Only one out of ten farmers in Romania is younger than 40, according to some estimations. This must change and young people need to enter the industry, Andrei-Peter Haschi, president of the Federation of Young Romanian Farmers, told BR. But how easy is it for a young person to cultivate a local farming business?
By Simona Bazavan
Why did you decide to set up the Federation of Young Romanian Farmers and what are its long-term plans?
There are already several other groups or associations representing the interests of young farmers but none of them had national coverage. We decided to set up this federation in order to represent the interests of young Romanian farmers. Similar national structures exist in all other EU states. We have also become members of the European Council of Young Farmers, which represents all those working in agriculture and rural development at EU level.
The federation was founded this May, and for the beginning the objective is to reach national coverage. We already have branches in 23 counties. At the same time we are taking the necessary steps to be present in all the committees and working groups where decisions related to agriculture are taken at national level. Also, our members are running in the elections to select the leadership of the chambers of agriculture this autumn.
Who is eligible for membership and what are the conditions for joining?
We are talking about people under the age of 40 working in agriculture or rural development. The profile of our members varies a lot – from people involved in drafting and managing agricultural projects to actual farmers working the land. A very important condition for all of them, however, is to be active members. They have to be involved in what we do. Moreover, this will be monitored and it is a condition for those interested to evolve inside the association.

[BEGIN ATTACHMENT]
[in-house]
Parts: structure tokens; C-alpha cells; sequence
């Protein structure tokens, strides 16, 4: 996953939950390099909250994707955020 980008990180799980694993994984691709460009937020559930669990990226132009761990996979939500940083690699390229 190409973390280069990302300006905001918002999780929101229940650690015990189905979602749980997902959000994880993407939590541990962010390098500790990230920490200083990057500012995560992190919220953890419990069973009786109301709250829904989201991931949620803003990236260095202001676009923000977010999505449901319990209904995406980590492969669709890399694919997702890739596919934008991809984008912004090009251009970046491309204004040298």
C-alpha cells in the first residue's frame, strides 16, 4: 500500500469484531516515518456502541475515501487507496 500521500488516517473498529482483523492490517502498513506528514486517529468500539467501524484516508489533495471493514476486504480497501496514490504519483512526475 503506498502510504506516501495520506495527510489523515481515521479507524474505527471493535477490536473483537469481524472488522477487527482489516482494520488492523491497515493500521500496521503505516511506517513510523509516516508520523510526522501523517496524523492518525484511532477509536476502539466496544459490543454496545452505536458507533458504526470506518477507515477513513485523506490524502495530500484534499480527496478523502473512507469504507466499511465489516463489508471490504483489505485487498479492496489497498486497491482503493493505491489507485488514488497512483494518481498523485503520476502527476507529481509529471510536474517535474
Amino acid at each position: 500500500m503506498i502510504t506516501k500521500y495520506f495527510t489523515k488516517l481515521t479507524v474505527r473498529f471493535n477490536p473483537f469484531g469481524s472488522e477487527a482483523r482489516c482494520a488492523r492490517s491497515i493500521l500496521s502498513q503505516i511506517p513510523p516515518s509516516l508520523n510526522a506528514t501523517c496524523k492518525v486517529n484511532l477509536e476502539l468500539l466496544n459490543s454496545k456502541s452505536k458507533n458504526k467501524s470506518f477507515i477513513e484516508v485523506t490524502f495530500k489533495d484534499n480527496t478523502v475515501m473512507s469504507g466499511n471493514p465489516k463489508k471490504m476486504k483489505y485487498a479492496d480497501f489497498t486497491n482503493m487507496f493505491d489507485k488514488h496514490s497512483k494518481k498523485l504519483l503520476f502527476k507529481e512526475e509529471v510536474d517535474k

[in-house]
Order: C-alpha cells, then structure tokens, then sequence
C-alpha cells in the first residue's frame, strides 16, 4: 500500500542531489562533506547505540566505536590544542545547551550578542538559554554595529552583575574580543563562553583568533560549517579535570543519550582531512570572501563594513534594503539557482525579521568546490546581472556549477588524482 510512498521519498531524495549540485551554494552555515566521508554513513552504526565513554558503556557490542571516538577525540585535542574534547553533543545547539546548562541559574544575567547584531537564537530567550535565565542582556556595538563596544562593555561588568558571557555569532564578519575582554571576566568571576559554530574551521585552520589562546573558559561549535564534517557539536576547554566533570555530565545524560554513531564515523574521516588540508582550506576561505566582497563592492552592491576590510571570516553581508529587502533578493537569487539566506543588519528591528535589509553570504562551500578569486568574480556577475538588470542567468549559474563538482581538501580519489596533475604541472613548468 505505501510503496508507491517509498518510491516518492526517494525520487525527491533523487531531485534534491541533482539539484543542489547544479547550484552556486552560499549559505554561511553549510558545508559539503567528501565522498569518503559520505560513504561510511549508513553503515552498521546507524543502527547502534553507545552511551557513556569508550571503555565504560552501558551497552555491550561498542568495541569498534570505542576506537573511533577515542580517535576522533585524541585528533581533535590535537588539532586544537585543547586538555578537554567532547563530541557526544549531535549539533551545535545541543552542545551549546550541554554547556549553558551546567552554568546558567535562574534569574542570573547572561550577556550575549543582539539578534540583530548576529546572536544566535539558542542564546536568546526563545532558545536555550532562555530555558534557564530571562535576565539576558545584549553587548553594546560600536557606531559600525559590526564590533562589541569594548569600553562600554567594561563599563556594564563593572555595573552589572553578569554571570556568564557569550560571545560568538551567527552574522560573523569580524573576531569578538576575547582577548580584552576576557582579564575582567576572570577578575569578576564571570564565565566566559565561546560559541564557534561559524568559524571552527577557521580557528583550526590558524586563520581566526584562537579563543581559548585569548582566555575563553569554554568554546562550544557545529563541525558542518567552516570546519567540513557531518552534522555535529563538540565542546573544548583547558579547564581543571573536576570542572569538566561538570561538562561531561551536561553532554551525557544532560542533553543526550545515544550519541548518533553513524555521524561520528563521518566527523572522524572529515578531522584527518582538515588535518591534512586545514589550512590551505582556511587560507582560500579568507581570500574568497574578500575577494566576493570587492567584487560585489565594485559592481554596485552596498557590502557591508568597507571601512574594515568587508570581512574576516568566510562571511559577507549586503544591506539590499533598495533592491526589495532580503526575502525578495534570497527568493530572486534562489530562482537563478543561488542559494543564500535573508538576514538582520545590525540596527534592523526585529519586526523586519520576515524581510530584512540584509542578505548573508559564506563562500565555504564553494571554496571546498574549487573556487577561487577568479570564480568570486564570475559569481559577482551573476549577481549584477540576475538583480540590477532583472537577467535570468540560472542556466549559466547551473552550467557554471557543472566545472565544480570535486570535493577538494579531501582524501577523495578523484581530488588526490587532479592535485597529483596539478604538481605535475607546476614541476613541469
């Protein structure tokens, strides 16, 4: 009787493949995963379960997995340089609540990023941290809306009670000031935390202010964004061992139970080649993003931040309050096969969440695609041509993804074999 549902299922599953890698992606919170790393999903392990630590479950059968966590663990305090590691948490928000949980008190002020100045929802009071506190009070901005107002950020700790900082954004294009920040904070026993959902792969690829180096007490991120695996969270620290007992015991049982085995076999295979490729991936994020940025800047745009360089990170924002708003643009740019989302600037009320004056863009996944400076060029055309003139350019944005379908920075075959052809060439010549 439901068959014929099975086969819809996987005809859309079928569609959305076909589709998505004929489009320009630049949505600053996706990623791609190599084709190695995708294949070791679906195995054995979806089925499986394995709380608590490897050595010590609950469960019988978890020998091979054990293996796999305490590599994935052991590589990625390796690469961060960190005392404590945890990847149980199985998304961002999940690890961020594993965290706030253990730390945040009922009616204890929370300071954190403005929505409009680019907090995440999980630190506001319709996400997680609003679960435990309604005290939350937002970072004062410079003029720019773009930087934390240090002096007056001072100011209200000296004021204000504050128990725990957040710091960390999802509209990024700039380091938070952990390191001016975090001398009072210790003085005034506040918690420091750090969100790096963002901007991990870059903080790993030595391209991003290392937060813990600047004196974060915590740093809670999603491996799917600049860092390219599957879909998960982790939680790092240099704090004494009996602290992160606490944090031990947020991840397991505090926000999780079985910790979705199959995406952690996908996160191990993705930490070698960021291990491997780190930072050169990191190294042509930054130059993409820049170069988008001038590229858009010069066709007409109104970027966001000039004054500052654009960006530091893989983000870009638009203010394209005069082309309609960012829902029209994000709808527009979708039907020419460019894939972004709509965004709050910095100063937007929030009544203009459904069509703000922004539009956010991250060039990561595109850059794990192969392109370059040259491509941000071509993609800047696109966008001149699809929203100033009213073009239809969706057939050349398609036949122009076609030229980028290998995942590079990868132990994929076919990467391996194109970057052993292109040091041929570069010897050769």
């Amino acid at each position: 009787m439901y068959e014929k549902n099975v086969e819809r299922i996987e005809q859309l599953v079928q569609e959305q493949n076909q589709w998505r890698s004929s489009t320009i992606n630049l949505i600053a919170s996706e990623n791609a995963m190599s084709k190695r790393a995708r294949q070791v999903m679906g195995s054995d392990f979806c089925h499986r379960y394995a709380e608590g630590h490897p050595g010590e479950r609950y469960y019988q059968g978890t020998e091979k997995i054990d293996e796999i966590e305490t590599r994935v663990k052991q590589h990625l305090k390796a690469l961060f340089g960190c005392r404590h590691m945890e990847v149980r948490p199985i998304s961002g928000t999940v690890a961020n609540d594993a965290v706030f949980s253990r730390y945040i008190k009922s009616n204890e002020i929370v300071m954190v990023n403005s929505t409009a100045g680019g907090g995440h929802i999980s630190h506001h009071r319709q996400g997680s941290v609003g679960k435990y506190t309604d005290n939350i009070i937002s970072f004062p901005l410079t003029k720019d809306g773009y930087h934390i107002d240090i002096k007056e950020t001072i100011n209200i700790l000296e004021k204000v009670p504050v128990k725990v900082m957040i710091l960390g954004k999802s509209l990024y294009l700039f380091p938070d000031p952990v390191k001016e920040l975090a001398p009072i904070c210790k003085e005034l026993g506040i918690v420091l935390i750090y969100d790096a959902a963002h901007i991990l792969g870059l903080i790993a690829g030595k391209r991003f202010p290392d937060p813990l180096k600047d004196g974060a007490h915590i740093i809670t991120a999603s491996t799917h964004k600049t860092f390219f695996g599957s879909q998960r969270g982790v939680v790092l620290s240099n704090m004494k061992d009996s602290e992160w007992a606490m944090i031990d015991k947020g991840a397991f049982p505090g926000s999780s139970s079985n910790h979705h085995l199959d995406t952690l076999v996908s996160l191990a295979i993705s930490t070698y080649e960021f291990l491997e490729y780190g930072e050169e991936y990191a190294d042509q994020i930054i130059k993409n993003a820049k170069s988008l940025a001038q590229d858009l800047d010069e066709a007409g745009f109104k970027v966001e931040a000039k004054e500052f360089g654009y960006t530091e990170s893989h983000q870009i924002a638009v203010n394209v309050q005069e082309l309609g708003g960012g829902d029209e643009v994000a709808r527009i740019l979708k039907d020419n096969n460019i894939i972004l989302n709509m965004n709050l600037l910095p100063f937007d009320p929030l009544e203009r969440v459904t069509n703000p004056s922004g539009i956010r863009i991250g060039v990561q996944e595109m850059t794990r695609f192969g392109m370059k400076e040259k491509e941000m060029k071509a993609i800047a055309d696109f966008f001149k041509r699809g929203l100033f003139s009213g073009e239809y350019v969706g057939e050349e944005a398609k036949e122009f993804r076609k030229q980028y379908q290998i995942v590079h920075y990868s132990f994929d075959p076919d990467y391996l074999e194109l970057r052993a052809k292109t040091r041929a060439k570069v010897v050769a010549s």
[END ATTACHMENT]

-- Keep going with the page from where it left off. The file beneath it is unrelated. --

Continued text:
We want to show that young people have a different approach. The most important thing for us is to offer our members access to important information in due time, information that they will be able to use in their daily activities. This is also why we are looking to have members from all possible areas related to agriculture and rural development. Of course, we will also work together with other associations.
Is agriculture an attractive sector for young people and young entrepreneurs?
Yes, of course it is interesting. On the other hand, so is flying a plane but this does not mean everyone is qualified to do it!
When we talk about young people and agriculture I believe that problems start very early, with the education system, which does not provide basic information about what agriculture is.
What are the main challenges young local farmers face when looking to start a business?
Getting the necessary financing is an important aspect. For example, to cultivate just one hectare of potatoes the necessary investment is RON 10,000 (e.n. approximately EUR 2,200). This is a very large investment for just one hectare. To set up an animal farm is also costly. Of course there are crops which require less money but, nevertheless, I think one needs a lot of money to start an agriculture business.